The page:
Review: ‘Thoroughbreds’

Thoroughbreds final poster

Thoroughbreds | Cory Finley | March 9, 2018

Amanda (Olivia Cooke) and Lily (Anya Taylor-Joy) are former childhood best friends who reside in an upper-class part of Connecticut (most likely meant to be Greenwich) who suddenly reconnect years later as young adults. After a mysterious violent incident involving a horse, her peers at her school consider her to be a sociopath. Amanda’s mom sets up a “study” session with her old friend in order to try and get her out of the house and connecting with another human. Thing is, Amanda feels nothing emotionally and is brutally honest about it, to a fault. Lily, on the other hand, radiates wealth and smarts, but she has her fair share of problems and deep under the surface that she feels a bit too much.

These two former friends come back together to form an unlikely bond over hatred of Lily’s stepdad Mark (Paul Sparks), who is every rich asshole stereotype rolled into one lavish house. He’s the sort of guy who has a rowing machine upstairs and a lavish tennis court in his own backyard. After the two friends joke about the what-ifs of killing Mark, the two start to come around to the idea of setting it in motion. They soon rope local drug dealer, Tim (Anton Yelchin), into their deadly web cornering him into helping them, even though he senses that they’re all way in over their heads.

Thoroughbreds still - Lily (Anya Taylor-Joy), Tim (Anton Yelchin), and Amanda (Olivia Cooke)

The screenplay is deliciously dark and humorous in a twisted way that only a black comedy can be. Fans of Yorgos Lanthimos should look no further; Finley’s script is right up your alley. Both Amanda and Lily aren’t exactly the most likable characters, but instead operate in this shade of grey. This and the great performances by both Cooke and Taylor-Joy is what makes them all the more interesting even though you don’t even know whether you’re with them or not. Interestingly enough, Tim is supposed to be the low-life scumbag of the bunch as a drug dealer who sells to teenagers, yet you find yourself feeling more sympathetic for him by the time he’s done interacting with his new lady friends. Again, this is in large part to the charismatic performance from the late Anton Yelchin who takes what could’ve been a one-note forgettable performance and elevates it to something much, much more.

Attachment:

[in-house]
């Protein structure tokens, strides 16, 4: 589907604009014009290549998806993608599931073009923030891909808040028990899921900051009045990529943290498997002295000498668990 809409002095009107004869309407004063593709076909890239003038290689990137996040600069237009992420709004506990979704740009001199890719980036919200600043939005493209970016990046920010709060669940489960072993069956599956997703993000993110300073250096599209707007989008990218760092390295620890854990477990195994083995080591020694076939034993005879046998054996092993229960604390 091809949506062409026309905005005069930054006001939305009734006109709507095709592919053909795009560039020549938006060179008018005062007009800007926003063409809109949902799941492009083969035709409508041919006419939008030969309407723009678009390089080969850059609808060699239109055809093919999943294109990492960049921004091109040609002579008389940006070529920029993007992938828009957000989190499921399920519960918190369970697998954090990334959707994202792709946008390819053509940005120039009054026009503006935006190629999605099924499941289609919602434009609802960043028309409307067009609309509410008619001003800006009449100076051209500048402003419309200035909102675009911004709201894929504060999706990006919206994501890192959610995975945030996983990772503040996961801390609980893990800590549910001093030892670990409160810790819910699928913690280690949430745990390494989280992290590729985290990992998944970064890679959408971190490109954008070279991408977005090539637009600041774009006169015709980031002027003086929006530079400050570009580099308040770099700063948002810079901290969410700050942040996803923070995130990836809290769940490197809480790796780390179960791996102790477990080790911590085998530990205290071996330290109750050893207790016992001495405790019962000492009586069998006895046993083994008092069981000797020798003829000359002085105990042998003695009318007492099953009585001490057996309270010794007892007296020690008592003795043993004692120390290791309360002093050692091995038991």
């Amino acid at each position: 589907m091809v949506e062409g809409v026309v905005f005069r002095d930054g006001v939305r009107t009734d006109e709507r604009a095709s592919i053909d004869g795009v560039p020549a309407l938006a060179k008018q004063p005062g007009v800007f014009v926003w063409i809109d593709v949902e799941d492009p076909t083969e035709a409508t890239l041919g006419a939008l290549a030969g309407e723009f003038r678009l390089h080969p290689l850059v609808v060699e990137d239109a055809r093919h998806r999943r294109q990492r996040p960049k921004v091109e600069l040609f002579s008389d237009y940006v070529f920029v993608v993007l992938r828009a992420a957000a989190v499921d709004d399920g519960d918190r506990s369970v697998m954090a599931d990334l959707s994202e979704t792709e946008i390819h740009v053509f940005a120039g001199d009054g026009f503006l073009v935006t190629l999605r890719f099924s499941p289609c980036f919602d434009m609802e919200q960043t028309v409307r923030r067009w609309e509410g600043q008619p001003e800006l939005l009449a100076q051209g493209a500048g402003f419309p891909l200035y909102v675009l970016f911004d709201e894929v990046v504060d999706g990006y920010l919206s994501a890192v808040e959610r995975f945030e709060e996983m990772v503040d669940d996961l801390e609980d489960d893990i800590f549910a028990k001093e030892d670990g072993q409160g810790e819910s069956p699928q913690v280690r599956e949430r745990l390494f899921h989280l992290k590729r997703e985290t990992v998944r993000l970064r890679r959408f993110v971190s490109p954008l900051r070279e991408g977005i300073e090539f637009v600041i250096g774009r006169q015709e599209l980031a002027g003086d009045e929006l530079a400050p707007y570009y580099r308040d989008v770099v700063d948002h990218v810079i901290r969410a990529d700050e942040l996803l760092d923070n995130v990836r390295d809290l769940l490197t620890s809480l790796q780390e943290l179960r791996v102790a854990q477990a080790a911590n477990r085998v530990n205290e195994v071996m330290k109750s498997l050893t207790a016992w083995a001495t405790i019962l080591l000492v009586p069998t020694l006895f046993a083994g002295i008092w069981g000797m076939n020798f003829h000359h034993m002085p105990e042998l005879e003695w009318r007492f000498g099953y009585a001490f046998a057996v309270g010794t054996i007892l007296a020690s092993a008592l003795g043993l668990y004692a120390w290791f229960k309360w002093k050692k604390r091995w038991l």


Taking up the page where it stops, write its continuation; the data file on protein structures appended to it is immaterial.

Thoroughbreds was originally meant to be the next play written by playwright Cory Finley. But he soon found that the ideas had too many cinematic aspects to ignore and soon crafted it into a screenplay. The fact that this is Finley’s first foray into movie-making is completely impressive as it’s a sleek looking film with a specific tone and style (captured by cinematographer Lyle Vincent) that is every bit as crucial as every written word spoken by its on-point cast or the pointed and often subtlely creepy score from composer Erik Friedlander. And every word is worthy of note and plays a crucial role in each and every plot development. The fact that he is able to bring it to life in such a flashy fully-realized manner is what makes this such an impressive debut offering.

Thoroughbreds still - Anton Yelchin

Finley takes his time table-setting and offers a delicately paced film that takes its time letting these characters engage in long wild discussions in one location. Other confident choices (showing any or all violence off-screen) may not be for all viewers, but for those who are willing to play ball and go all in on Thoroughbreds‘ philosophy, they will be rewarded with a wild viewing experience. Its ending may not wrap up in quite a fashion that everyone will want or expect, but it’s sure to keep audiences debating its meaning or messages long after the end credits roll.

Rating: 8.0/10